Why would Apple ditch the iPhone brand for its phablet?
This article may contain personal views and opinion from the author.
Economic Daily News claims that this is an "experimental" device that will feature a 5.6-inch sapphire glass display, and that it will not carry the iPhone name.The report claims that both devices will launch in Q3, which makes sense, because that is Apple's traditional quarter for iPhone releases. It says there will be the 4.7-inch iPhone 6, which is a rumor we've heard plenty before. But, things get odd when moving on to the phablet-sized device. The
The size of the device has been up for debate for a while, so that part of the rumor can be left aside. The idea of a 5.6-inch sapphire glass display seems fairly unrealistic, but possible. But, to say the device will not carry the iPhone name is a very interesting assertion. The report doesn't say what name the device will carry, so Apple could simply call it an iPad Nano and the rumor would be accurate. It could also carry the iPhone Pro name to go along with the rumored 12.9-inch iPad Pro, but that wouldn't fit with the rumor.
Let's imagine for a moment that the rumor is true, and that Apple is going to give the device its own branding. We won't waste time trying to come up with the name of the device, because the question of why Apple would do this is far more interesting. The iPhone and iPad brand names carry huge amounts of power in the market, so it would obviously be a big risk to avoid using either name. But, it could be a great opportunity for Tim Cook to really put his stamp on Apple and show the world that it is his company now.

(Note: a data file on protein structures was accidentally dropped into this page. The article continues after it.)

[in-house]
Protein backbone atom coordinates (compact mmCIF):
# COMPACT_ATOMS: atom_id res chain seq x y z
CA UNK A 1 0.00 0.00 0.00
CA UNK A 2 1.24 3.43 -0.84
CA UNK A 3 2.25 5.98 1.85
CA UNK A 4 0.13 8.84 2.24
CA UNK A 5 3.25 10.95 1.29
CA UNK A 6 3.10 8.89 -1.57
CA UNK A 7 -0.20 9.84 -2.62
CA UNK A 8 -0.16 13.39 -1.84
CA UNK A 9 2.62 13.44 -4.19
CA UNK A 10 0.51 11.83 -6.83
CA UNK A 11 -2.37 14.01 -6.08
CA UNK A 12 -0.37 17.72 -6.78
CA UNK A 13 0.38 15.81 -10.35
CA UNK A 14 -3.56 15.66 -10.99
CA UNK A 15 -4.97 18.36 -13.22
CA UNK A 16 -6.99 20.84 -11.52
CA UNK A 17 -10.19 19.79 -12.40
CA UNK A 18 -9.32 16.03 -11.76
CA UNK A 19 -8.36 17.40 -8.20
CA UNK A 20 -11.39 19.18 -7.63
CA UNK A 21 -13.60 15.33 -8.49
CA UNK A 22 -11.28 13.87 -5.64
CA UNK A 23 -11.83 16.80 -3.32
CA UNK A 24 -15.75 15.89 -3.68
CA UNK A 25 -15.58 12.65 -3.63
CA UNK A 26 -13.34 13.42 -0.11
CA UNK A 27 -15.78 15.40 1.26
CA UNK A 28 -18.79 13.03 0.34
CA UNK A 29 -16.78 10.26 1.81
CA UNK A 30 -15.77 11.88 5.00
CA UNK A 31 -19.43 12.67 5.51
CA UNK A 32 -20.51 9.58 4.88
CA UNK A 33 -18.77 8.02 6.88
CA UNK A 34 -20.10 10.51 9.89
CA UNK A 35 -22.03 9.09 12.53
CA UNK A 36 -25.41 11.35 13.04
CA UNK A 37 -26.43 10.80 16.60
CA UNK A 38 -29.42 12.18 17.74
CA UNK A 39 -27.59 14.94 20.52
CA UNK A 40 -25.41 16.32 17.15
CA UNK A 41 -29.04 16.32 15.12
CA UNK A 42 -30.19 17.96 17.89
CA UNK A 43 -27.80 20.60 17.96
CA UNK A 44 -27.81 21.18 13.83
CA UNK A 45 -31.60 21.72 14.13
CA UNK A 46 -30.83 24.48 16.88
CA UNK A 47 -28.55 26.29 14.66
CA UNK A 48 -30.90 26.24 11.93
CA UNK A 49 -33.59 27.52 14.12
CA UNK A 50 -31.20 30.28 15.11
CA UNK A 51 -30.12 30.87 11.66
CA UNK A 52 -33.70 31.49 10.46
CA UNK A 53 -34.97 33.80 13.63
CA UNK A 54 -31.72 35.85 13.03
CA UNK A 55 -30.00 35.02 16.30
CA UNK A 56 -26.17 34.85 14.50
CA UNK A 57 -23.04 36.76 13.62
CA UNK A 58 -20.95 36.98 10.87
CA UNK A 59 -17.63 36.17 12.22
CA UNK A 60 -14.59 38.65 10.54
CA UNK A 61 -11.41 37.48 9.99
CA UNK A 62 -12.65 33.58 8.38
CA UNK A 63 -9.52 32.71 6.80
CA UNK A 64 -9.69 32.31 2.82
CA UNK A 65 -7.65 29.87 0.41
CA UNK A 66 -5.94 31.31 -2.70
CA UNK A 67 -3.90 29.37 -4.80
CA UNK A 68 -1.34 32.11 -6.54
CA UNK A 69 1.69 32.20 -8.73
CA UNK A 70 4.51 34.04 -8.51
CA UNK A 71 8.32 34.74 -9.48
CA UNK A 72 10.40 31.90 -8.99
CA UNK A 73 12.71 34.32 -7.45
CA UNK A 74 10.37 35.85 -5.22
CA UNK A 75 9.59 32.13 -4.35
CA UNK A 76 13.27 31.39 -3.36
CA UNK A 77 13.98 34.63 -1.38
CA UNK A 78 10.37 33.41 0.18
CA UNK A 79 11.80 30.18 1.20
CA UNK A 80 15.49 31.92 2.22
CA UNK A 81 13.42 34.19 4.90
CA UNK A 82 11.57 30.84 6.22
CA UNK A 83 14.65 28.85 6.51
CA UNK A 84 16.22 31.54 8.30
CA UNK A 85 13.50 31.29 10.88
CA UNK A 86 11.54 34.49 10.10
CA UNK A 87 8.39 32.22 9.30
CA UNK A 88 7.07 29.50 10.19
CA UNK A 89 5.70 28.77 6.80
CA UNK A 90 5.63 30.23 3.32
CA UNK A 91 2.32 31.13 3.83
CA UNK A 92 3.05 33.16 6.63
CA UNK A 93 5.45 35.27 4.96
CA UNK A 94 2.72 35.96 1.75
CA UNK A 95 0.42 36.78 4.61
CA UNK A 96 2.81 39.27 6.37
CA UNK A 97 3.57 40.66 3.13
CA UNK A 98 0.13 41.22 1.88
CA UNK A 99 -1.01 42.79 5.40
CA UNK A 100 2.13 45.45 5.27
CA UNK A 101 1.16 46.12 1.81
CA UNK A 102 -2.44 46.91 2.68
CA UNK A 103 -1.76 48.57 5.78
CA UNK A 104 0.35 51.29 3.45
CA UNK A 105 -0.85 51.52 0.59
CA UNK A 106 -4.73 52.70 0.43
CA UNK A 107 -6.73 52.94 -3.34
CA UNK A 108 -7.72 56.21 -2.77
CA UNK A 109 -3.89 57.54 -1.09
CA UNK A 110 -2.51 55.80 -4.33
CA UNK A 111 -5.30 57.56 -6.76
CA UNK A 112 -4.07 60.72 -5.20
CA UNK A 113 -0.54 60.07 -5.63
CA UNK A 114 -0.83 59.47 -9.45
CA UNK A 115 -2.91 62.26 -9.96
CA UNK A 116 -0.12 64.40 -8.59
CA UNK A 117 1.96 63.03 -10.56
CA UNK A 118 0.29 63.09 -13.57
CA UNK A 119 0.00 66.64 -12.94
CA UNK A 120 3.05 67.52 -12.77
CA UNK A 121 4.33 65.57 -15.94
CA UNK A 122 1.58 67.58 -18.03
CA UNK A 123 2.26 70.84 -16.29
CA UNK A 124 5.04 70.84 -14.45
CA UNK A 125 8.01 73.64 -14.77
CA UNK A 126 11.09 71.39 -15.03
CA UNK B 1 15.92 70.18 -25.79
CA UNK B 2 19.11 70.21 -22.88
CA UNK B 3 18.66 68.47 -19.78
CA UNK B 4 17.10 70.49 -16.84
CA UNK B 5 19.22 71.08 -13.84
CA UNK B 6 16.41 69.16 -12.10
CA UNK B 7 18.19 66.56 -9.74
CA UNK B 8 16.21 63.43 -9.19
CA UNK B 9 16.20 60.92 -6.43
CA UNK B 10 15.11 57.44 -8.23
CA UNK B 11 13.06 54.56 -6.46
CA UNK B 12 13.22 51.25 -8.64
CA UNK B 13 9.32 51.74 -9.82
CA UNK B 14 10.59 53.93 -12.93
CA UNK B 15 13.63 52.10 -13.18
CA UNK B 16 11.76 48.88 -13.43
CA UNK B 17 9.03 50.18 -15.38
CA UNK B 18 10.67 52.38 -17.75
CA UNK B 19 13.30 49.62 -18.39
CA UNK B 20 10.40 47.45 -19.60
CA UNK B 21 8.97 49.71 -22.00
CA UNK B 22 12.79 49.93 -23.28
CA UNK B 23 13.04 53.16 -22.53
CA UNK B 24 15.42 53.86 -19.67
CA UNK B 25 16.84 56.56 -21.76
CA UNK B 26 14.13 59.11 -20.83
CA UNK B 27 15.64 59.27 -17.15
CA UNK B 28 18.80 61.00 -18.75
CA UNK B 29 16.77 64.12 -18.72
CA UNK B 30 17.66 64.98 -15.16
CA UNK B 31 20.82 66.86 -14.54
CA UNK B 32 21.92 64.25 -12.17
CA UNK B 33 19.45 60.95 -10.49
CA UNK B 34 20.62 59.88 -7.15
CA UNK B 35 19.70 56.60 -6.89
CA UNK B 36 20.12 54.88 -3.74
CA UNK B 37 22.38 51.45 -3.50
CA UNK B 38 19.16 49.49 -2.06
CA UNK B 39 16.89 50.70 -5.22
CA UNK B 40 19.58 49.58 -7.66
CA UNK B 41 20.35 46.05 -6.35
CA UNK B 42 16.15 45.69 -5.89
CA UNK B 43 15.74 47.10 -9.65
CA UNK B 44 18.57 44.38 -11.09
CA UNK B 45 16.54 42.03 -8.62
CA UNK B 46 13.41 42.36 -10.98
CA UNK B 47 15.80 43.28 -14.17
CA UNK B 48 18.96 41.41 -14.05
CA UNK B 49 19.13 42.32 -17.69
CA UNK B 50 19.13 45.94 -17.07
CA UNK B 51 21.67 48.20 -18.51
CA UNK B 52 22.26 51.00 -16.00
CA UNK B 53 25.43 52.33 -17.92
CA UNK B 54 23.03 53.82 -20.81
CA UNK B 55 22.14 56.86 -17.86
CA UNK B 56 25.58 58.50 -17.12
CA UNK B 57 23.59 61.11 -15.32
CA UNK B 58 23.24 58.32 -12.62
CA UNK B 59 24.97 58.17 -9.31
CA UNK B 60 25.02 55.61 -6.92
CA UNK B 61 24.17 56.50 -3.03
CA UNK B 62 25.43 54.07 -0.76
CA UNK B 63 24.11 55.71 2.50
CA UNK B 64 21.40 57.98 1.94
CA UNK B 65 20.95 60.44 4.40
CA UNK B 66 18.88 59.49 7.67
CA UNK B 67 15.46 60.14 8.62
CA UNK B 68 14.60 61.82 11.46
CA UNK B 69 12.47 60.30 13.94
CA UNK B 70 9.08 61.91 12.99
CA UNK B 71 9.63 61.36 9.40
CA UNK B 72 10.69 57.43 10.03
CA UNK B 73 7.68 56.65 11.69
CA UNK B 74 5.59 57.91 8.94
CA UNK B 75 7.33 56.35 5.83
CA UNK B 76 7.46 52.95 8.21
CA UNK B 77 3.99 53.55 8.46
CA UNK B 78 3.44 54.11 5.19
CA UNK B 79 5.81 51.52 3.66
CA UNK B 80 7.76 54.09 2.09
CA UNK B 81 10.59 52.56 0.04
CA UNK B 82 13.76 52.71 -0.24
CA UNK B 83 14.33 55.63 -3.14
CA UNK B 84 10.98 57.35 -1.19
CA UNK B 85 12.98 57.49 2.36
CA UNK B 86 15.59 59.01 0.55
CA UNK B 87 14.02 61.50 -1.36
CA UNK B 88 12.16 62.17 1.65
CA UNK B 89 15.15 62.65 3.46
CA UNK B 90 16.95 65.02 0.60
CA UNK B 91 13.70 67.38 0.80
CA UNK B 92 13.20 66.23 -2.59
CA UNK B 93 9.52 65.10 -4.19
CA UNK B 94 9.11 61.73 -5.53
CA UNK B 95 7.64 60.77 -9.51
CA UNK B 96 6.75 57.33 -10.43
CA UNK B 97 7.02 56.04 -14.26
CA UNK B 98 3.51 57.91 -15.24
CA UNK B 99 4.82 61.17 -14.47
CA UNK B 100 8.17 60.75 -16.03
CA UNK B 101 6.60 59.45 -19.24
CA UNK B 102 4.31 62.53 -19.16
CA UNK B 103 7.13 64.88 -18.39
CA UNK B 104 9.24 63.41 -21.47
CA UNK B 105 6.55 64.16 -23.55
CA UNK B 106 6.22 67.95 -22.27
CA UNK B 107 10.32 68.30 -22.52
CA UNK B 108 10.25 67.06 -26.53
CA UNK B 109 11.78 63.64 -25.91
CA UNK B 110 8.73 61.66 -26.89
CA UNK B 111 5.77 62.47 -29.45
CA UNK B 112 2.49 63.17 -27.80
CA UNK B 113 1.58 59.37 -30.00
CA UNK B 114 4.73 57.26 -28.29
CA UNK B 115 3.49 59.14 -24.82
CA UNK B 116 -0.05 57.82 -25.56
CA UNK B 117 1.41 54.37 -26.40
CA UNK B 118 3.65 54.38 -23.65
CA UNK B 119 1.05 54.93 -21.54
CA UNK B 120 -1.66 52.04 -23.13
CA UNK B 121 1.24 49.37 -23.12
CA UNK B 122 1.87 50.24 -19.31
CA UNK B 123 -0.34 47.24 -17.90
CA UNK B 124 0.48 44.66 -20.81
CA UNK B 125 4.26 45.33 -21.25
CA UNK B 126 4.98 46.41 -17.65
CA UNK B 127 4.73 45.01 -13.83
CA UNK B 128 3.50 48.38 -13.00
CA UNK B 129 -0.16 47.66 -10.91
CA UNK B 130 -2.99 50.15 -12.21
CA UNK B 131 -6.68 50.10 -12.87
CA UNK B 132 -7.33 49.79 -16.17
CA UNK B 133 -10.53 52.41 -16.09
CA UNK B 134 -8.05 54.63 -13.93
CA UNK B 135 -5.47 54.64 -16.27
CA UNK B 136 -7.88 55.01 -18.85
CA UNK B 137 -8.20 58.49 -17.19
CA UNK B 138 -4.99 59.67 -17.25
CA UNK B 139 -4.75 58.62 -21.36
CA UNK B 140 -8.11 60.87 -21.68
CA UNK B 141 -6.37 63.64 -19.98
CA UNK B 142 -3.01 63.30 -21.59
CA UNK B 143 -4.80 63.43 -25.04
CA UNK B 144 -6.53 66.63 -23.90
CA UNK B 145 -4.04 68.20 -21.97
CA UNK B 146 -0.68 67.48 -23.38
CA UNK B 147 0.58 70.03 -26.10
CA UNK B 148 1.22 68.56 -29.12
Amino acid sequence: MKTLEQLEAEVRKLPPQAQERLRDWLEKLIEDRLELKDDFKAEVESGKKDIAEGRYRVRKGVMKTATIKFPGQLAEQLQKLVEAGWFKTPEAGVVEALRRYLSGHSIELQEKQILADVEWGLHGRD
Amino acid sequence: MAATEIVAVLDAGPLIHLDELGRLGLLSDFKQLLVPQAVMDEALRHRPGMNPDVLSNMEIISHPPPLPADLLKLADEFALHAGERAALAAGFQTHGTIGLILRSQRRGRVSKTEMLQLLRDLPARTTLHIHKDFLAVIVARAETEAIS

Being the man that has to replace Steve Jobs is an almost impossible task. The hype is enormous and the expectations are likely unrealistic. You have to deal with the constant barrage of both those who will try to knock you down simply for not being the same kind of leader and those who wrongly believe you to be carrying on that same legacy. For better or worse, the specter of Steve Jobs is beginning to fade, and Tim Cook may want to have his moment announcing something new.
Defining a market
While those of us who spend our time reading about the mobile ecosystem constantly think of devices in the 5.3-inch to 6.4-inch range as "phablets", the average consumer doesn't really know what a phablet is. We saw last year that Nokia was surveying consumers trying to determine what the marketing team could call a tweener device like this. The company was curious if the average consumer thought of these devices as small tablets, phablets, or big smartphones, and whether the average user even knew what the term "phablet" meant. We don't know the results of that survey, but the Nokia marketing for its 6-inch Lumia 1520 refers to the device only as a smartphone. Actually, no major manufacturer has used the term phablet in marketing a device. The Samsung Galaxy Note, HTC One Max, and Sony Xperia Z/Z Ultra are all either referred to as phones or avoid any classification. The closest any manufacturer has gotten is with the Fonepad which Asus simply refers to as a "handheld".